Bootable USB for i386-pc

I am reading about how to use terminal to install grub on a USB I see the command

grub-install --force --removable --no-floppy --target=i386-pc --boot-directory=/mnt/USB/boot /dev/sdf

and when I run it i get

grub-install: error: /usr/lib/grub/i386-pc/ doesn’t exist. Please specify --target or --directory.

when I look in the usr/lib/grub/ folder, the i386-pc folder is missing. The article also has a command for i386-efi, which also has no folder by that name. The only folder I have is x86_64-efi, for use in 64 bit systems. which does install. However my old pentium machine does not boot from the drive when I install the 64 bit grub.
I know YUMI will make a legacy boot for me, but I am not ready to install WINE and would rather not move all my .iso files to my windoze machine.
Any suggestions on how I can get my Debian box to install the i386-pc grub to the USB?

Hey @MacksM3!
You are absolutely correct. When you install a 64-bit Linux, it considers the i386 architecture as “foreign”, which is why you do not have the 32-bit Grub folder available.

Please keep in mind that I haven’t performed this exact procedure before, but perhaps adding the 32-bit architecture as part of your Linux (it won’t cause any issues, as I have added it before for WINE purposes), you can execute the following command:

sudo dpkg --add-architecture i386

This will add the i386 in the list of available packages. In order to bring the necessary 32-bit libraries, you’ll need to execute:

sudo apt update
sudo apt dist-upgrade

Hopefully this will bring in the 32-bit version of Grub.

Please let me know if that helps. :slight_smile:

Hi Vasileios,
the update and upgrade worked great, but the add architecture failed. It is starting to look like that old machine might not support USB boot so I am going to focus on finding a DVD I can write the install image to.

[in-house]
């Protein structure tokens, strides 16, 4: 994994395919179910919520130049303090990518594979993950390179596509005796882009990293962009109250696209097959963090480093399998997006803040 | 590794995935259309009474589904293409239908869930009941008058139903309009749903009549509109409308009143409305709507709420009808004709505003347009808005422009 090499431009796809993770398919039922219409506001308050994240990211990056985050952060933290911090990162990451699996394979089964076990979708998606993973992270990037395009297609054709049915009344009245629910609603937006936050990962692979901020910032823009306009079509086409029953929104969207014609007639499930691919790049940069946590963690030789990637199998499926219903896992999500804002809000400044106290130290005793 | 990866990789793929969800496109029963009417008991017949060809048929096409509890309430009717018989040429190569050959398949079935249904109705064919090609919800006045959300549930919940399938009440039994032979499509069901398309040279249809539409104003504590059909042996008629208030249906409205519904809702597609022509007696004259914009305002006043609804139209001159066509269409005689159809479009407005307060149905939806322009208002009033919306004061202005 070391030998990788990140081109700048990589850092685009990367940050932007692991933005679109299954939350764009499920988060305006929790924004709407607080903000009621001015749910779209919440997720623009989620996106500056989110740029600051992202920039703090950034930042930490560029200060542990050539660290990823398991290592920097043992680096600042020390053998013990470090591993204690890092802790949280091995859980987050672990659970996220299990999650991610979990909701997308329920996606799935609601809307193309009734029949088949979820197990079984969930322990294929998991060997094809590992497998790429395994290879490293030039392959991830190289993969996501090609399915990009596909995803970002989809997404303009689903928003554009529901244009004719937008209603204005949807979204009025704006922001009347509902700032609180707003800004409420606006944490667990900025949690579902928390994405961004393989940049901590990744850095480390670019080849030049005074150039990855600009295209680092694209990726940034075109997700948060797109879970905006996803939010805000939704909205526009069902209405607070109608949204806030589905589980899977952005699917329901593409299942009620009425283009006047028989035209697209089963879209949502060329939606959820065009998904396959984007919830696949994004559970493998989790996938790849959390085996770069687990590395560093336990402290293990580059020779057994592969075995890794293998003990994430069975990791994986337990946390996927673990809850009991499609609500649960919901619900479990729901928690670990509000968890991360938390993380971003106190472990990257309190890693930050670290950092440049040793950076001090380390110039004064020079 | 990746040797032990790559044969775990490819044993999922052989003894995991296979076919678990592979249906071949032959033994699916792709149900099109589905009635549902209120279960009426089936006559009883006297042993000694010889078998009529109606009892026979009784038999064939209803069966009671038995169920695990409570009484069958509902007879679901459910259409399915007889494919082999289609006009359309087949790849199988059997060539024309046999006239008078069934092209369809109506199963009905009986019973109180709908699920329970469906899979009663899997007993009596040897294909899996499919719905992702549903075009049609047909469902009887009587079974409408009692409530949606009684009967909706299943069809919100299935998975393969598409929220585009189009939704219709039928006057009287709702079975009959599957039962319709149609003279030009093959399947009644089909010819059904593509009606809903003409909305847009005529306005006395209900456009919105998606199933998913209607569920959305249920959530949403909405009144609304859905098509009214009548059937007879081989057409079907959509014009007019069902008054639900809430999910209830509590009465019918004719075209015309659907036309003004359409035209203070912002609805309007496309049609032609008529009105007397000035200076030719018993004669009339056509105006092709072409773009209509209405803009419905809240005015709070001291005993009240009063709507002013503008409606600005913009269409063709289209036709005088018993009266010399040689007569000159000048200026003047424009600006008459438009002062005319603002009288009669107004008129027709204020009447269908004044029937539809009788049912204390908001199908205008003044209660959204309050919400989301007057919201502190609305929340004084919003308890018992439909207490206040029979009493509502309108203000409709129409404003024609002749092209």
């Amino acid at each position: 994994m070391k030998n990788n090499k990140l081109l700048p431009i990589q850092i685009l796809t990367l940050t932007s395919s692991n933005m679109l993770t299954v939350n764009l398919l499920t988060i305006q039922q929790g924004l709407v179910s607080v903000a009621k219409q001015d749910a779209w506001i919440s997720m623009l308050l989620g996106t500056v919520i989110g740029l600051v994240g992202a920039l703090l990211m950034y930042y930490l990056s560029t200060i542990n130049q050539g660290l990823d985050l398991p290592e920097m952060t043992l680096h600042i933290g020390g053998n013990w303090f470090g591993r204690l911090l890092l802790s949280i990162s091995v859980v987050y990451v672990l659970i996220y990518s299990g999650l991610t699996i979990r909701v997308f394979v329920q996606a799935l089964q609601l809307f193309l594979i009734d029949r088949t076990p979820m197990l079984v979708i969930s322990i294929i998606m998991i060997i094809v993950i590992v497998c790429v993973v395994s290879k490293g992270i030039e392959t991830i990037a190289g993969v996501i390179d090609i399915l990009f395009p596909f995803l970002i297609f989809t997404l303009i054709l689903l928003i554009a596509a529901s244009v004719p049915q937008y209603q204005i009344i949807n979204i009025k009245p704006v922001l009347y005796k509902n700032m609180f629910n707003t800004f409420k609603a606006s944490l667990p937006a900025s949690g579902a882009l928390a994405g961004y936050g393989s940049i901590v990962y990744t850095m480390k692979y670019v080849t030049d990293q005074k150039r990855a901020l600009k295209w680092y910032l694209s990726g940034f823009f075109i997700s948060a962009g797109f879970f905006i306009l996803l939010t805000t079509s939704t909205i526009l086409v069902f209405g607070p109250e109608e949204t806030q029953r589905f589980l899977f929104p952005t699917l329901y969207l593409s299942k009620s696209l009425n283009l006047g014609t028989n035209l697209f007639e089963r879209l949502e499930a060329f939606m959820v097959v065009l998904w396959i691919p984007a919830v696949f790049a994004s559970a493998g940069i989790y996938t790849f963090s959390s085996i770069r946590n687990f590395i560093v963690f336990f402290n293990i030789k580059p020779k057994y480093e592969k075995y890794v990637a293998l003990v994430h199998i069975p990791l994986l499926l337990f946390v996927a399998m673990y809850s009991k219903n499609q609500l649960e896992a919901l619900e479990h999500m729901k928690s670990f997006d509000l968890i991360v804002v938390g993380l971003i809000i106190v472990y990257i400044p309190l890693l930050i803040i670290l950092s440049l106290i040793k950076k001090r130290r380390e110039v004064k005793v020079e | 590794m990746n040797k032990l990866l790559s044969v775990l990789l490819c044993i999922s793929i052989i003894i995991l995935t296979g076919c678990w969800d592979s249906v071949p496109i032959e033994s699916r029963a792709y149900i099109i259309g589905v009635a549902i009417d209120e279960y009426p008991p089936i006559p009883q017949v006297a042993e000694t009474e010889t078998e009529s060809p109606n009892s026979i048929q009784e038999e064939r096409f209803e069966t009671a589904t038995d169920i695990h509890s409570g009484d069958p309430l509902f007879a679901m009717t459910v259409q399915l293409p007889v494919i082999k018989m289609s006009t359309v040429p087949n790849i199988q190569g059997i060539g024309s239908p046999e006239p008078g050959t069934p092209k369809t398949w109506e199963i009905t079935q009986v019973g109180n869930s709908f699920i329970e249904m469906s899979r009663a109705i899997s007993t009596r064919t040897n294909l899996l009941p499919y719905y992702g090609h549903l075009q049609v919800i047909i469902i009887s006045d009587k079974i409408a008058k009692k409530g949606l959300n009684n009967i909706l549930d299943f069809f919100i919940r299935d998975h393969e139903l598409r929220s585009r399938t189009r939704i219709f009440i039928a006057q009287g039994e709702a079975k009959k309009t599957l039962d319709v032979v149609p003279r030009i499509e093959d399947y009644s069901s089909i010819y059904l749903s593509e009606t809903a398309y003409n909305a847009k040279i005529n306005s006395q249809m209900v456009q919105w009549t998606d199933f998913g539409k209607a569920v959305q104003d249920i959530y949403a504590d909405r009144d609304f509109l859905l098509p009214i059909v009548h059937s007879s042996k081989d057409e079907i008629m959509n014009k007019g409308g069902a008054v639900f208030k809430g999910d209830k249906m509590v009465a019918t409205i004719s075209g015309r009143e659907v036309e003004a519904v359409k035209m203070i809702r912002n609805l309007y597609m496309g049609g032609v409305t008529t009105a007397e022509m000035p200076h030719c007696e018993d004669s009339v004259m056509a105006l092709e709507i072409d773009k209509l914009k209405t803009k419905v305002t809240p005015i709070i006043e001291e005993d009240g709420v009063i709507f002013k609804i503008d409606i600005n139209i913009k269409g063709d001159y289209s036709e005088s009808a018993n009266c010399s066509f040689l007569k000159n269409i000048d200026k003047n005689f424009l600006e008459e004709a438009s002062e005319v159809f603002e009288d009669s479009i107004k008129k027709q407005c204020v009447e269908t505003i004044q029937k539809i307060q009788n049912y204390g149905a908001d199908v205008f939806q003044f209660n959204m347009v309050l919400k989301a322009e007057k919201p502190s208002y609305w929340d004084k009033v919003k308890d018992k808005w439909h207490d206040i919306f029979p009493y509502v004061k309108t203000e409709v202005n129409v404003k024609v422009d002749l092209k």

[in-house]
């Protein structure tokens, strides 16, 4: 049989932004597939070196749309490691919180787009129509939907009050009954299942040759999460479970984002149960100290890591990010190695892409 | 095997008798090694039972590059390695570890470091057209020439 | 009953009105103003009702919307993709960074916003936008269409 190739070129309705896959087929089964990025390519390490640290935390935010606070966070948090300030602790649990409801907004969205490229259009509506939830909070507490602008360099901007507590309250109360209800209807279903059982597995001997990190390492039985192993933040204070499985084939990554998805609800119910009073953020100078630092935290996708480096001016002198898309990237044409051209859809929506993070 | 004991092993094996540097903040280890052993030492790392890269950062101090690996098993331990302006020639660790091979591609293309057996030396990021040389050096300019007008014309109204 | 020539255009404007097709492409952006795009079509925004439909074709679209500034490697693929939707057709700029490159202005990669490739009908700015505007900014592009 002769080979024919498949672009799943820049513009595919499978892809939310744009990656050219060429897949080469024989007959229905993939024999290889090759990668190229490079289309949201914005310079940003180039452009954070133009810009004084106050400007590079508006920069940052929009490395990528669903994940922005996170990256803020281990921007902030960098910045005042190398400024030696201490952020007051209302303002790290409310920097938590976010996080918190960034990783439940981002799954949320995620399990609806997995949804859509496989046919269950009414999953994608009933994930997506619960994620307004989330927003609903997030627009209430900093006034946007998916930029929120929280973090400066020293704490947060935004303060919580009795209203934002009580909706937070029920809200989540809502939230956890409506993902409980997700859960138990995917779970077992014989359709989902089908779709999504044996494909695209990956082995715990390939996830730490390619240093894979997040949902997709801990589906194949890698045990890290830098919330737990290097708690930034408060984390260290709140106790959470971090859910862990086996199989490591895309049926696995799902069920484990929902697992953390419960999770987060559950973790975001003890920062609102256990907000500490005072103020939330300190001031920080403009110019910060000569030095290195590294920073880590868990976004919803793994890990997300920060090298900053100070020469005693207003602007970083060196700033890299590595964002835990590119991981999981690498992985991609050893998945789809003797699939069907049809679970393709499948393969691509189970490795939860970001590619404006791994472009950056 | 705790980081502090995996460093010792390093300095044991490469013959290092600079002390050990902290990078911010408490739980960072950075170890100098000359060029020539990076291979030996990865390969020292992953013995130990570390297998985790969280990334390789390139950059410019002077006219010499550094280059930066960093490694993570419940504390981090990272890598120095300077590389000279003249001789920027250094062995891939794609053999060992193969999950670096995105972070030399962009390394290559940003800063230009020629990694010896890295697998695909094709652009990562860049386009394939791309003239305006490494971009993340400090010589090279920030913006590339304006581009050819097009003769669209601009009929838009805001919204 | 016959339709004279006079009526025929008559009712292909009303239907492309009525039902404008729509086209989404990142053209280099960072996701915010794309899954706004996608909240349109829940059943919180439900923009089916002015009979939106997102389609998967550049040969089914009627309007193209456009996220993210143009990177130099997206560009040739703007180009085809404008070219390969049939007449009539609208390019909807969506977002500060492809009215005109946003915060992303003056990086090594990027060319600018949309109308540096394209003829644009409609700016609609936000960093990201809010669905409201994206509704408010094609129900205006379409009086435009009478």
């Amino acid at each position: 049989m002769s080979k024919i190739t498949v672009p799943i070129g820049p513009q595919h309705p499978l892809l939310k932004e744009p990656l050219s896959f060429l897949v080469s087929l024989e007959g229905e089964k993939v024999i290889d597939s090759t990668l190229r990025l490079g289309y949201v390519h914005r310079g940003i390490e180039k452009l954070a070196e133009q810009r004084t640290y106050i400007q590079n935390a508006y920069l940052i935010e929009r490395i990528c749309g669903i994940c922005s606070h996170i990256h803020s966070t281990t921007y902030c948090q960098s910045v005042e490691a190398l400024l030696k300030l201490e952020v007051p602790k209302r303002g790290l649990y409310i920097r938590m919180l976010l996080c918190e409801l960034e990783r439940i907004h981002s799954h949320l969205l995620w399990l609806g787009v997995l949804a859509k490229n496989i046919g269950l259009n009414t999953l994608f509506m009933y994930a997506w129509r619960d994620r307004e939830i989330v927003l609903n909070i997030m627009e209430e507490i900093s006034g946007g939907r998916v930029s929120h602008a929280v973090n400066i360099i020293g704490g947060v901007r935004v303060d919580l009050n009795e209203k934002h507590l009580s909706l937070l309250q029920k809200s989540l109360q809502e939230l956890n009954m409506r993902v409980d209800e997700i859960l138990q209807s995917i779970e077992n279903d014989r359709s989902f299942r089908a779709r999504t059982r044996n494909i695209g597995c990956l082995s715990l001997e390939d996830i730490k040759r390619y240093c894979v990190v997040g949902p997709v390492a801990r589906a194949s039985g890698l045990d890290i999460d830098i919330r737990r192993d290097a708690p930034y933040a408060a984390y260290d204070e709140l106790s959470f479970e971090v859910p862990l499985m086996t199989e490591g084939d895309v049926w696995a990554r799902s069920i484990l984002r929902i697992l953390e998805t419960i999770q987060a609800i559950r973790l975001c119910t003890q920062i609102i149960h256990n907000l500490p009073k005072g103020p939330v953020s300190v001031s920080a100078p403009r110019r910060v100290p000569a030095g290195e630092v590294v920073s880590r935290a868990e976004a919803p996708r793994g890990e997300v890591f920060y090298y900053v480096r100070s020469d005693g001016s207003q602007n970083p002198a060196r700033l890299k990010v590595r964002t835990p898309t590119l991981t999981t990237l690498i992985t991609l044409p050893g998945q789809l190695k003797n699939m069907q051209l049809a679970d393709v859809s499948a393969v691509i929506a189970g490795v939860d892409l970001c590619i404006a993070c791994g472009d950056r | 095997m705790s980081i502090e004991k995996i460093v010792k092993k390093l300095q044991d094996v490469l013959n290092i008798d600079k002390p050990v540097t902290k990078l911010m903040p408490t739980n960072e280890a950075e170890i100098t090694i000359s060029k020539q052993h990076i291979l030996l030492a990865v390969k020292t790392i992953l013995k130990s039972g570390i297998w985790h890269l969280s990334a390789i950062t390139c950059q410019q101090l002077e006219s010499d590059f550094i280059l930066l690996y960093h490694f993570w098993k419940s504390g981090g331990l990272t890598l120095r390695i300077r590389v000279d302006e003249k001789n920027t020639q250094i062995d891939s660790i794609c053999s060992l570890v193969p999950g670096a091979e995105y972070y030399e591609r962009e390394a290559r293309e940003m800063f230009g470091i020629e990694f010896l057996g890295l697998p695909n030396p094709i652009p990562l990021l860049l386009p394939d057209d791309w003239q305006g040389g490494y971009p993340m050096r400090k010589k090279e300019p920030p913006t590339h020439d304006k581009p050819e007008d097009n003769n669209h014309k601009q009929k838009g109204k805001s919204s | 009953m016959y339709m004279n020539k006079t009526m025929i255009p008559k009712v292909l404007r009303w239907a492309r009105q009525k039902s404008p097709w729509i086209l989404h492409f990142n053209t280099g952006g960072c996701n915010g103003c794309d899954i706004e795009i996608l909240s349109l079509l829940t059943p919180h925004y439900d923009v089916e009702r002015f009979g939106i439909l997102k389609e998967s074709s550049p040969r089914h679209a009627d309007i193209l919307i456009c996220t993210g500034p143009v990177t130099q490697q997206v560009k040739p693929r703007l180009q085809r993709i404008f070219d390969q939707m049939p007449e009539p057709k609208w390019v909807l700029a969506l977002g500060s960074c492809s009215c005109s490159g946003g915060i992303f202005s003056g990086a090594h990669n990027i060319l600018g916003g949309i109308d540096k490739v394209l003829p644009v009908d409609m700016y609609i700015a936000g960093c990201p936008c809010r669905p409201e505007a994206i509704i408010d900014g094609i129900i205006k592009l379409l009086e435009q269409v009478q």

I will come back to creating a multiboot USB on a linux machine later.
I really appreciate all your help.

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Hey @MacksM3
If you are looking to install on a 32-bit system, how about you try and flash a USB with Linux Mint Tricia (19.3) 32-bit or a Zorin OS 15 Lite 32-bit?

Hey Vasileios
I did a bunch of research and found a lot of the 32 bit distros require a pentium 4 minimum, and my machine is pentium 3. I downloaded 5 different .iso files and after breaking my main machine trying to build a bootable USB for that thing, found some blank DVD+R disks and proceded to write the .iso files to them. The 32 bit Debian would not run, but Peppermint, MX-Linux and Devuan all did. I decided to install Devuan and ended up installing 4 times before I got it to my liking.

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Hey @MacksM3!
At least you made it happen and congratulations! :smiley:
Everything else will flow naturally now.

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The struggle continues! I had difficulty installing apps on Devuan so going back to MX (despite the hideous wallpaper included as default) to see how that works. This old machine has become my first test lab and I will push it as far as I can. It has been collecting dust for years and it has a new purpose. Thanks for all your input.

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Hey @MacksM3!
One of the first things I do when I install a new distro is to change the wallpaper. What works best in those scenarios is the following:
Check your display resolution, and always look for wallpapers that are a bit bigger than it. You don’t always have to do it, but some of those JPGs are of low quality and the artifacts tend to show. However, when you pick wallpapers that have up to doulbe the resolution of your display, when they’re scaled down, the quality per-pixel increases and they appear crystal-clear. I hope that helps. :slight_smile:

I am not a big fan of wallpaper, I often remove the wallpaper entirely and set it to a solid color, with the exception of my 4K monitor that has an image of solid blue with red lines dividing it into 4 quadrants to give me the feel of 4 separate monitors.

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